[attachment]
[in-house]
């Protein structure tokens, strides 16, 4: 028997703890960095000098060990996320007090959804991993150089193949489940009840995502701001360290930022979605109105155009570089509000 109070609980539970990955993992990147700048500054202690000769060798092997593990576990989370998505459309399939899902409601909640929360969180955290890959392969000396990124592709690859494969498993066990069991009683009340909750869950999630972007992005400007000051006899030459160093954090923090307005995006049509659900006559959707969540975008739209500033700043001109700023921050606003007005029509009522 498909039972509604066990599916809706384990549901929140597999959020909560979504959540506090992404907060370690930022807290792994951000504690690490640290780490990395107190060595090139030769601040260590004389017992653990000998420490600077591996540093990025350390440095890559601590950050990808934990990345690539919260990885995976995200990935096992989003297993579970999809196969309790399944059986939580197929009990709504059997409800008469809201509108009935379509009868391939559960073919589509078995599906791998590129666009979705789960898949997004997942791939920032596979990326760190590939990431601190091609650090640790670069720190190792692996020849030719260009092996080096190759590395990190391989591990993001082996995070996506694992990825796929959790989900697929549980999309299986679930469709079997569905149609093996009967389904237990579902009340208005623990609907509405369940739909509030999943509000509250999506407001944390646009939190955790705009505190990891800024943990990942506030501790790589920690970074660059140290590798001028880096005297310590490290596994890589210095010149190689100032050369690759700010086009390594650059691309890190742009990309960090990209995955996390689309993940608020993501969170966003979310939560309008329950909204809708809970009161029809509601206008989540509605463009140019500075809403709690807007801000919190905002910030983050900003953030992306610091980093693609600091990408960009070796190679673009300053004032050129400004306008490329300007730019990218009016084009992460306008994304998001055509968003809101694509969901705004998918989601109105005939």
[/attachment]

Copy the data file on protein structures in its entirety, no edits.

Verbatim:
[in-house]
């Protein structure tokens, strides 16, 4: 028997703890960095000098060990996320007090959804991993150089193949489940009840995502701001360290930022979605109105155009570089509000 109070609980539970990955993992990147700048500054202690000769060798092997593990576990989370998505459309399939899902409601909640929360969180955290890959392969000396990124592709690859494969498993066990069991009683009340909750869950999630972007992005400007000051006899030459160093954090923090307005995006049509659900006559959707969540975008739209500033700043001109700023921050606003007005029509009522 498909039972509604066990599916809706384990549901929140597999959020909560979504959540506090992404907060370690930022807290792994951000504690690490640290780490990395107190060595090139030769601040260590004389017992653990000998420490600077591996540093990025350390440095890559601590950050990808934990990345690539919260990885995976995200990935096992989003297993579970999809196969309790399944059986939580197929009990709504059997409800008469809201509108009935379509009868391939559960073919589509078995599906791998590129666009979705789960898949997004997942791939920032596979990326760190590939990431601190091609650090640790670069720190190792692996020849030719260009092996080096190759590395990190391989591990993001082996995070996506694992990825796929959790989900697929549980999309299986679930469709079997569905149609093996009967389904237990579902009340208005623990609907509405369940739909509030999943509000509250999506407001944390646009939190955790705009505190990891800024943990990942506030501790790589920690970074660059140290590798001028880096005297310590490290596994890589210095010149190689100032050369690759700010086009390594650059691309890190742009990309960090990209995955996390689309993940608020993501969170966003979310939560309008329950909204809708809970009161029809509601206008989540509605463009140019500075809403709690807007801000919190905002910030983050900003953030992306610091980093693609600091990408960009070796190679673009300053004032050129400004306008490329300007730019990218009016084009992460306008994304998001055509968003809101694509969901705004998918989601109105005939």